4.6.2 Association constraints . . . . . . . . . . . . . . . . . . . . . . 130

    4.7 Abstract execution semantics with Associations . . . . . . . . . . . . 133

    4.7.1 Association Insert . . . . . . . . . . . . . . . . . . . . . . . . . 136

    4.7.2 Association Check/Delete . . . . . . . . . . . . . . . . . . . . 142

    4.7.3 Default case . . . . . . . . . . . . . . . . . . . . . . . . . . . . 149

    4.8 Discussion . . . . . . . . . . . . . . . . . . . . . . . . . . . . . . . . . 149

    5 IPC vs SMSC 151

    5.1 Local vs Global control . . . . . . . . . . . . . . . . . . . . . . . . . . 151

    5.2 Granularity of Execution . . . . . . . . . . . . . . . . . . . . . . . . . 152

    5.3 Lifeline Abstraction . . . . . . . . . . . . . . . . . . . . . . . . . . . . 153

    5.4 Which is more expressive? . . . . . . . . . . . . . . . . . . . . . . . . 154

    III Model-based Test Generation 157

    6 Testing: Related Work 161

    6.1 State-based . . . . . . . . . . . . . . . . . . . . . . . . . . . . . . . . 161

    6.2 Scenario-based . . . . . . . . . . . . . . . . . . . . . . . . . . . . . . 163

    6.3 Combined notations . . . . . . . . . . . . . . . . . . . . . . . . . . . . 164

    6.4 Symbolic Test Generation . . . . . . . . . . . . . . . . . . . . . . . . 164

  • vi CONTENTS

    7 Test Generation from IPC 165

    7.1 Case Study – MOST . . . . . . . . . . . . . . . . . . . . . . . . . . . 167

    7.2 Meeting Test Specifications . . . . . . . . . . . . . . . . . . . . . . . 174

    7.2.1 Problem Formulation . . . . . . . . . . . . . . . . . . . . . . . 174

    7.2.2 A∗ search . . . . . . . . . . . . . . . . . . . . . . . . . . . . . 175

    7.2.3 Test generation Algorithm . . . . . . . . . . . . . . . . . . . . 179

    7.3 Experimental Results . . . . . . . . . . . . . . . . . . . . . . . . . . . 181

    8 Test Generation from SMSC 187

    8.1 Test-purpose specification . . . . . . . . . . . . . . . . . . . . . . . . 190

    8.1.1 CTAS Case Study . . . . . . . . . . . . . . . . . . . . . . . . . 191

    8.1.2 Test-purpose Specification . . . . . . . . . . . . . . . . . . . . 194

    8.2 Test Generation Overview . . . . . . . . . . . . . . . . . . . . . . . . 197

    8.2.1 Deriving abstract test case SMSC . . . . . . . . . . . . . . . . 197

    8.2.2 Deriving templates . . . . . . . . . . . . . . . . . . . . . . . . 199

    8.2.3 Deriving concrete tests . . . . . . . . . . . . . . . . . . . . . . 206

    8.3 Test Generation Method . . . . . . . . . . . . . . . . . . . . . . . . . 207

    8.3.1 Abstract test-case generation . . . . . . . . . . . . . . . . . . 207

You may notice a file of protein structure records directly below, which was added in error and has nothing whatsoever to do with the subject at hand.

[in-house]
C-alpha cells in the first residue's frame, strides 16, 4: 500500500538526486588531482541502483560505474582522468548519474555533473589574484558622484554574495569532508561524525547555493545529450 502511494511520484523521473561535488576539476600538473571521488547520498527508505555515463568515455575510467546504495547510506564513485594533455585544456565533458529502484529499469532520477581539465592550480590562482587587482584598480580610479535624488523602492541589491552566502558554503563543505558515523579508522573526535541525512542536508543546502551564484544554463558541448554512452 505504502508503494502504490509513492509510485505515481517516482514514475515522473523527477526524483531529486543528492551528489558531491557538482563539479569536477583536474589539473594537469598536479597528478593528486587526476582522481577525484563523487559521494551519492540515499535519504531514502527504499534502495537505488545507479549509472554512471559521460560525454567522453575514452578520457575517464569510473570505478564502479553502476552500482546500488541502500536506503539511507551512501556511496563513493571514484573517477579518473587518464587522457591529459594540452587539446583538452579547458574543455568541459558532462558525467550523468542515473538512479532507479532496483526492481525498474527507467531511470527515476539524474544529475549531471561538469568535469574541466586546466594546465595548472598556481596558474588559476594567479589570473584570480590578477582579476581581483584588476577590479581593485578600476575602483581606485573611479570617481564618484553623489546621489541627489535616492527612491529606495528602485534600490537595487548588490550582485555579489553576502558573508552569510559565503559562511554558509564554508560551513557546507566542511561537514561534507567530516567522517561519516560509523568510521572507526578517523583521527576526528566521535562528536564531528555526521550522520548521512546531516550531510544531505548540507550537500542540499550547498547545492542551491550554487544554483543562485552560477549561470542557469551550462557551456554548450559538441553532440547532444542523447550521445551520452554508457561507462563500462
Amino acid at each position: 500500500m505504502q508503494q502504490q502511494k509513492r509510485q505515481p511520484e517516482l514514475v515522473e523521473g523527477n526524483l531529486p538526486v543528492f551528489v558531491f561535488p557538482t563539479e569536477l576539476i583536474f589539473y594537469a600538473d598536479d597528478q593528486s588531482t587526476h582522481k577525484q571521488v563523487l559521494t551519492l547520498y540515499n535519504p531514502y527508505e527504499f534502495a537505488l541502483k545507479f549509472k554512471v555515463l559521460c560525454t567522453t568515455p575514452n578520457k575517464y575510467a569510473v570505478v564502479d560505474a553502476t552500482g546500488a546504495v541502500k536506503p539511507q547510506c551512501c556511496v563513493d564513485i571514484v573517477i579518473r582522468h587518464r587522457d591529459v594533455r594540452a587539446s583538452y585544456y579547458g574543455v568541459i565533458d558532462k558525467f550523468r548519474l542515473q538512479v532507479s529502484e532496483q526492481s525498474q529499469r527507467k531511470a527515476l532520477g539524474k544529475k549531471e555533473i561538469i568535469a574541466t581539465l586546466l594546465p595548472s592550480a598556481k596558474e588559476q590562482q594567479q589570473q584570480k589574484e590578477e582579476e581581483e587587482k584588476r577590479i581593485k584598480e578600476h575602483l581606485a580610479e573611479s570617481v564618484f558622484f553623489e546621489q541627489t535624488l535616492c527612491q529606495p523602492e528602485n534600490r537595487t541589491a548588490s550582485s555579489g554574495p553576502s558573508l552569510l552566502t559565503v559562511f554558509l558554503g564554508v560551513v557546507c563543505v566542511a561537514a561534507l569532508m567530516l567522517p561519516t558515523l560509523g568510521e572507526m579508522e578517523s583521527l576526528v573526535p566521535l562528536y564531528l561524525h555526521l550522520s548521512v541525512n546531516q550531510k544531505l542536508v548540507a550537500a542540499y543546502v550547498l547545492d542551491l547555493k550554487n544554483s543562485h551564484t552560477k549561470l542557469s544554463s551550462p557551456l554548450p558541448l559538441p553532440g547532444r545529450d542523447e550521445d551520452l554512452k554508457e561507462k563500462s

8.3.2 Template generation . . . . . . . . . . . . . . . . . . . . . . . 213

    8.3.3 Concrete test case generation . . . . . . . . . . . . . . . . . . 222

    8.3.4 Summary . . . . . . . . . . . . . . . . . . . . . . . . . . . . . 226

    8.4 Test-execution Setup . . . . . . . . . . . . . . . . . . . . . . . . . . . 226

    8.5 Experiments . . . . . . . . . . . . . . . . . . . . . . . . . . . . . . . . 231

    8.5.1 Test generation . . . . . . . . . . . . . . . . . . . . . . . . . . 231

    8.5.2 Portability . . . . . . . . . . . . . . . . . . . . . . . . . . . . . 235

    8.5.3 Test execution . . . . . . . . . . . . . . . . . . . . . . . . . . . 236

    8.6 Discussion . . . . . . . . . . . . . . . . . . . . . . . . . . . . . . . . . 243

  • CONTENTS vii

    IV Conclusion 244

    9 Conclusions and Future Work 245

    9.1 Future Work . . . . . . . . . . . . . . . . . . . . . . . . . . . . . . . . 247

    9.1.1 Extensions . . . . . . . . . . . . . . . . . . . . . . . . . . . . . 247

    9.1.2 Applications . . . . . . . . . . . . . . . . . . . . . . . . . . . . 249

    A IPC 271

    A.1 Proof of Theorem 1 . . . . . . . . . . . . . . . . . . . . . . . . . . . . 271

    A.2 Checking spuriousness of execution runs in Murphi . . . . . . . . . . 277

    B IPC Test generation Algorithm genTrace 281

  • viii ABSTRACT

  • ABSTRACT ix

    Abstract

    Distributed reactive systems consisting of classes of behaviorally similar interacting

    processes arise in various application domains such as telecommunication, avionics

    and automotive control. For instance, a telecommunication network with thousands

    of interacting phones (constituting a phone class), or a controller managing hundreds

    of clients requiring latest weather information in an air-traffic control system. Various

    existing modeling notations, such as those included in the UML standard (e.g. State-

    machines and Sequence diagrams), are not well equipped for requirements modeling

    of such systems, since they assume a fixed number of processes in the system.

    Message Sequence Charts (MSCs) and its variants such as UML Sequence-diagrams

    are po